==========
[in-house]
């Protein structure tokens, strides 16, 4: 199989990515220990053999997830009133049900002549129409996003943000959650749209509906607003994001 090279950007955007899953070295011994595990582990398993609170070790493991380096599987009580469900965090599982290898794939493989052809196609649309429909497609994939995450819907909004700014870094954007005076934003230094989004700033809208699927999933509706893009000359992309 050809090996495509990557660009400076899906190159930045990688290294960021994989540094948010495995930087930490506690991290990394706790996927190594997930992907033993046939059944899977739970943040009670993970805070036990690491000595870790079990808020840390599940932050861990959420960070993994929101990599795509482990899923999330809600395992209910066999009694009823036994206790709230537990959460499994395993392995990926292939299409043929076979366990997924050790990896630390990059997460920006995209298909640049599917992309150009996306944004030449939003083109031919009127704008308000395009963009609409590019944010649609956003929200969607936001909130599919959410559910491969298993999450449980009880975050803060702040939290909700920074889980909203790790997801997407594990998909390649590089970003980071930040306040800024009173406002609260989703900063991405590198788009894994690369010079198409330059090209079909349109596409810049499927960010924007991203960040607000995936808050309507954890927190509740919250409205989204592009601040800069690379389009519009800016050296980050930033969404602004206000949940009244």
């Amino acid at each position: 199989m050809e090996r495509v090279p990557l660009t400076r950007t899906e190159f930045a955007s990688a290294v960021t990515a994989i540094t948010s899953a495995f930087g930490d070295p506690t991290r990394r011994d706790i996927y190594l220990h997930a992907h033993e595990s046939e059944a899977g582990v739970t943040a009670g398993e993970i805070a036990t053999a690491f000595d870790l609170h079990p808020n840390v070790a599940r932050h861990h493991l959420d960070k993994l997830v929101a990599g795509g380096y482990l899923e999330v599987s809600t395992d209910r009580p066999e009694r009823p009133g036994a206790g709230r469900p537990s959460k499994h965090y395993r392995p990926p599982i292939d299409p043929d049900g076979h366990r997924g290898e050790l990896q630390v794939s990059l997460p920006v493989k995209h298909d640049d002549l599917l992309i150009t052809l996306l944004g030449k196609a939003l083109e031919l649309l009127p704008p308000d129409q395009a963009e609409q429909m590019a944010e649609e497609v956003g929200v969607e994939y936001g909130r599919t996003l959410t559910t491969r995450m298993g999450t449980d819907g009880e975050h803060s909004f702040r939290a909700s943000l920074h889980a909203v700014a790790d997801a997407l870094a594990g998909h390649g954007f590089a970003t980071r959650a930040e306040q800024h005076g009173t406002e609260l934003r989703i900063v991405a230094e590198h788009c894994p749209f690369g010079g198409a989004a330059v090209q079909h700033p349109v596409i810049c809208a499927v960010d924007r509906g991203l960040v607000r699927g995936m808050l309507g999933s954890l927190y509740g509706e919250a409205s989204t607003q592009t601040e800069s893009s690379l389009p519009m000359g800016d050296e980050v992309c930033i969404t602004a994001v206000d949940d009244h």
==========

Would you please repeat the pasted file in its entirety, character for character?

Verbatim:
[in-house]
């Protein structure tokens, strides 16, 4: 199989990515220990053999997830009133049900002549129409996003943000959650749209509906607003994001 090279950007955007899953070295011994595990582990398993609170070790493991380096599987009580469900965090599982290898794939493989052809196609649309429909497609994939995450819907909004700014870094954007005076934003230094989004700033809208699927999933509706893009000359992309 050809090996495509990557660009400076899906190159930045990688290294960021994989540094948010495995930087930490506690991290990394706790996927190594997930992907033993046939059944899977739970943040009670993970805070036990690491000595870790079990808020840390599940932050861990959420960070993994929101990599795509482990899923999330809600395992209910066999009694009823036994206790709230537990959460499994395993392995990926292939299409043929076979366990997924050790990896630390990059997460920006995209298909640049599917992309150009996306944004030449939003083109031919009127704008308000395009963009609409590019944010649609956003929200969607936001909130599919959410559910491969298993999450449980009880975050803060702040939290909700920074889980909203790790997801997407594990998909390649590089970003980071930040306040800024009173406002609260989703900063991405590198788009894994690369010079198409330059090209079909349109596409810049499927960010924007991203960040607000995936808050309507954890927190509740919250409205989204592009601040800069690379389009519009800016050296980050930033969404602004206000949940009244």
């Amino acid at each position: 199989m050809e090996r495509v090279p990557l660009t400076r950007t899906e190159f930045a955007s990688a290294v960021t990515a994989i540094t948010s899953a495995f930087g930490d070295p506690t991290r990394r011994d706790i996927y190594l220990h997930a992907h033993e595990s046939e059944a899977g582990v739970t943040a009670g398993e993970i805070a036990t053999a690491f000595d870790l609170h079990p808020n840390v070790a599940r932050h861990h493991l959420d960070k993994l997830v929101a990599g795509g380096y482990l899923e999330v599987s809600t395992d209910r009580p066999e009694r009823p009133g036994a206790g709230r469900p537990s959460k499994h965090y395993r392995p990926p599982i292939d299409p043929d049900g076979h366990r997924g290898e050790l990896q630390v794939s990059l997460p920006v493989k995209h298909d640049d002549l599917l992309i150009t052809l996306l944004g030449k196609a939003l083109e031919l649309l009127p704008p308000d129409q395009a963009e609409q429909m590019a944010e649609e497609v956003g929200v969607e994939y936001g909130r599919t996003l959410t559910t491969r995450m298993g999450t449980d819907g009880e975050h803060s909004f702040r939290a909700s943000l920074h889980a909203v700014a790790d997801a997407l870094a594990g998909h390649g954007f590089a970003t980071r959650a930040e306040q800024h005076g009173t406002e609260l934003r989703i900063v991405a230094e590198h788009c894994p749209f690369g010079g198409a989004a330059v090209q079909h700033p349109v596409i810049c809208a499927v960010d924007r509906g991203l960040v607000r699927g995936m808050l309507g999933s954890l927190y509740g509706e919250a409205s989204t607003q592009t601040e800069s893009s690379l389009p519009m000359g800016d050296e980050v992309c930033i969404t602004a994001v206000d949940d009244h």